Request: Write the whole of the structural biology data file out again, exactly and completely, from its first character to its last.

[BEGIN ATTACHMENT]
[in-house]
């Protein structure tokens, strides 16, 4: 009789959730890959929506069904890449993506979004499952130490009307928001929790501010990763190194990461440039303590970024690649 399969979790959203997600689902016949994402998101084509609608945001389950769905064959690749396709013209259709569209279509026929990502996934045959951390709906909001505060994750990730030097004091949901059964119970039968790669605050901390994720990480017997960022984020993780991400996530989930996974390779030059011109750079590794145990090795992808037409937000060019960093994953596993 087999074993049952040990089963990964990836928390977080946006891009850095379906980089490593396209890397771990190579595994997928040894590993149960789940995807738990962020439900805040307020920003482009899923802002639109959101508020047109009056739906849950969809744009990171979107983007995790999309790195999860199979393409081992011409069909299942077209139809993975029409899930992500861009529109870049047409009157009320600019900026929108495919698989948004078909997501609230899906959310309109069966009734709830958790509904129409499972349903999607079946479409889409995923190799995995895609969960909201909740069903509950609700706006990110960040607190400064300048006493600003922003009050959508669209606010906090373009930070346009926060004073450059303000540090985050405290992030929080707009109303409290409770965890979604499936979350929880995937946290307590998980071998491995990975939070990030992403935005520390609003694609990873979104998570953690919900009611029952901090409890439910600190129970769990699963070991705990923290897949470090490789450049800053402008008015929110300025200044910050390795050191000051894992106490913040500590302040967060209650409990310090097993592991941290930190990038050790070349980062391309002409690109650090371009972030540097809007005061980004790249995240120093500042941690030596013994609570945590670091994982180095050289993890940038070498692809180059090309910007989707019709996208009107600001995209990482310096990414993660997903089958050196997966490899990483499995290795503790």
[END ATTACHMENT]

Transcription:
[in-house]
């Protein structure tokens, strides 16, 4: 009789959730890959929506069904890449993506979004499952130490009307928001929790501010990763190194990461440039303590970024690649 399969979790959203997600689902016949994402998101084509609608945001389950769905064959690749396709013209259709569209279509026929990502996934045959951390709906909001505060994750990730030097004091949901059964119970039968790669605050901390994720990480017997960022984020993780991400996530989930996974390779030059011109750079590794145990090795992808037409937000060019960093994953596993 087999074993049952040990089963990964990836928390977080946006891009850095379906980089490593396209890397771990190579595994997928040894590993149960789940995807738990962020439900805040307020920003482009899923802002639109959101508020047109009056739906849950969809744009990171979107983007995790999309790195999860199979393409081992011409069909299942077209139809993975029409899930992500861009529109870049047409009157009320600019900026929108495919698989948004078909997501609230899906959310309109069966009734709830958790509904129409499972349903999607079946479409889409995923190799995995895609969960909201909740069903509950609700706006990110960040607190400064300048006493600003922003009050959508669209606010906090373009930070346009926060004073450059303000540090985050405290992030929080707009109303409290409770965890979604499936979350929880995937946290307590998980071998491995990975939070990030992403935005520390609003694609990873979104998570953690919900009611029952901090409890439910600190129970769990699963070991705990923290897949470090490789450049800053402008008015929110300025200044910050390795050191000051894992106490913040500590302040967060209650409990310090097993592991941290930190990038050790070349980062391309002409690109650090371009972030540097809007005061980004790249995240120093500042941690030596013994609570945590670091994982180095050289993890940038070498692809180059090309910007989707019709996208009107600001995209990482310096990414993660997903089958050196997966490899990483499995290795503790």